Also, performing a Memtest is always a good idea. Overall CPU/mem/mainboard stability can very well be tested with prime95, torture test. Both should be running for a couple of hours without any error.

This post has been edited by Hanky: Jan 5 2006, 15:59
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Wintershade
post Dec 28 2005, 01:20
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QUOTE (Hanky @ Dec 27 2005, 03:07 PM)
Let's start by changing the Windows setting that controls the reboot on errors. Change that to the 'do not reboot' option. This will give you a blue screen, possibly giving some more info on the cause of the problem.


This means little if you're not familiar with what every single address in your computer means (plus, it varies from machine to machine), but yes, it may be a good idea to start.

Moreover, I've had a similar crashing problem with VIA chipset, which was partially solved by installing the newest drivers and BIOS flashing (but it was never totally solved, until I finally replaced it with a whole new motherborad with the nForce chipset). If you're absolutely positive that you have the newest drivers, try rolling them back to an older version (I remember the time when VIA had set out some official drivers which actually worked much worse than an earlier version), and flash your BIOS.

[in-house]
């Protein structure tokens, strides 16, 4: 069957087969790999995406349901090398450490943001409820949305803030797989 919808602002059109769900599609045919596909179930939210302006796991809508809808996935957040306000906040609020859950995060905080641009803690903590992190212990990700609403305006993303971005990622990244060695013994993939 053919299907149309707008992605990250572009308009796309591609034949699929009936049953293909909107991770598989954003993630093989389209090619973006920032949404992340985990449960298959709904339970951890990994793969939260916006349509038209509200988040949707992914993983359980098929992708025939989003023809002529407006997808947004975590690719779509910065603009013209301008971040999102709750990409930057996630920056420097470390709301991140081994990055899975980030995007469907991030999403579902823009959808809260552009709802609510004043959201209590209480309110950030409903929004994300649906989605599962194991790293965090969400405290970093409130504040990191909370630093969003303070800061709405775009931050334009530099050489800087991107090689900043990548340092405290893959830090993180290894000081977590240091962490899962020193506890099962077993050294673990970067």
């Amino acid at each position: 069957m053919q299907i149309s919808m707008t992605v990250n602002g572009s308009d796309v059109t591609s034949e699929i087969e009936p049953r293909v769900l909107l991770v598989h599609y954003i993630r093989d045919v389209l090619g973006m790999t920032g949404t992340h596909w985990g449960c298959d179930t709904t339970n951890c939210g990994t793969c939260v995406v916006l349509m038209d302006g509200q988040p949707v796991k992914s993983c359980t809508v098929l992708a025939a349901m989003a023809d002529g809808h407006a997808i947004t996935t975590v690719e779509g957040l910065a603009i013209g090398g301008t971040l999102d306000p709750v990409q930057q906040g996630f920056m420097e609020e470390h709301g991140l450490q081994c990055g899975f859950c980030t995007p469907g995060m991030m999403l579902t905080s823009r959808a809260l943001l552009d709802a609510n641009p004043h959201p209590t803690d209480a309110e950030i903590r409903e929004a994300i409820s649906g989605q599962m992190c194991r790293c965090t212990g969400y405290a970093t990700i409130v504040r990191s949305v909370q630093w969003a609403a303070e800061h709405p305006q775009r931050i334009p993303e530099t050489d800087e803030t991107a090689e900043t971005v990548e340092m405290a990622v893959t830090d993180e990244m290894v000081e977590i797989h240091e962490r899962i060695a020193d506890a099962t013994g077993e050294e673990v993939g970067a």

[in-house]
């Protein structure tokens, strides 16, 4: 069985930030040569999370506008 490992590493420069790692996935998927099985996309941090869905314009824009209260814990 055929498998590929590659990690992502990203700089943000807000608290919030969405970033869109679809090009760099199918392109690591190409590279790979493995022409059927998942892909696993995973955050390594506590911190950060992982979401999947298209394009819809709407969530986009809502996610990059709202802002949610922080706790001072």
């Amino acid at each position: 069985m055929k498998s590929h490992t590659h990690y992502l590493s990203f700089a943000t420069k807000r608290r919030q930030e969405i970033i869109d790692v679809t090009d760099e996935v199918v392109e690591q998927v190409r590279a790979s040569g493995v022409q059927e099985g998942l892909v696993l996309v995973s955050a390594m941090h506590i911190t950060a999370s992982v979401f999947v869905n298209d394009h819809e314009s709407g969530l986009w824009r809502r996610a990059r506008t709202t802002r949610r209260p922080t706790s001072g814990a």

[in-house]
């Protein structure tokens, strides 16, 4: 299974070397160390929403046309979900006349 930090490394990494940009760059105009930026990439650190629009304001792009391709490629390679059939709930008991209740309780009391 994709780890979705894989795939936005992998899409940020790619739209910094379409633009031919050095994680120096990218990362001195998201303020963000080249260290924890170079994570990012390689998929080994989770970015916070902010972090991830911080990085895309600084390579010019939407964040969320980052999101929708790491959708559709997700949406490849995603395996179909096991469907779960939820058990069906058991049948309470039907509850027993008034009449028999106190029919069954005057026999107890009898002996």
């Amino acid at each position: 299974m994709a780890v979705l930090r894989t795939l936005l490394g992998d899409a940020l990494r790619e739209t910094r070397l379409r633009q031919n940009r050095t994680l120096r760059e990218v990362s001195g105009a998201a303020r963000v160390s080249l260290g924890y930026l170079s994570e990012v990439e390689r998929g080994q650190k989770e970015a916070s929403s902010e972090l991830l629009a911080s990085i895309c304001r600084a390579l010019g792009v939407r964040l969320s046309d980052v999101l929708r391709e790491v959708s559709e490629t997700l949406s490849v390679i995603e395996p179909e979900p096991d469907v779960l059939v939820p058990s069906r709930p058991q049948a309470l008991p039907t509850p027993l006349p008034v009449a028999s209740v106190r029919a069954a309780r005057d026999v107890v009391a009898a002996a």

Also try it on a similar system with, say, some other RAM (hope you can do that). Sometimes there is something wrong with RAM, and it may manifest in little stuff like that.

And one last idea - download the Bloodshed Dev-C++ compiler and the OggDrop source code (don't kill me if this doesn't exist, I'm not really sure), and compile the program yourself, that way it should be optimized for your machine.

edit: your computer also may be crashing randomly bcos some internal Windows problem. How long has it been since you made a fresh WinXP install? If the answer is more than 3 months, try this (and, by all means, if you really need that SP2, slipstream it first, don't install it afterwards).

Cheerz =]

This post has been edited by Wintershade: Dec 28 2005, 01:23


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Taika-Kim
post Jan 4 2006, 17:25
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Ok, I'm now writing this reply for the third time, I'm right now trying to make some OGGs at q7, and my machine has reseted every time before I have managed to write even this one message... Approx after encoding 30 min of music every time, or that is, 4 tracks.

Gotta try that memtest.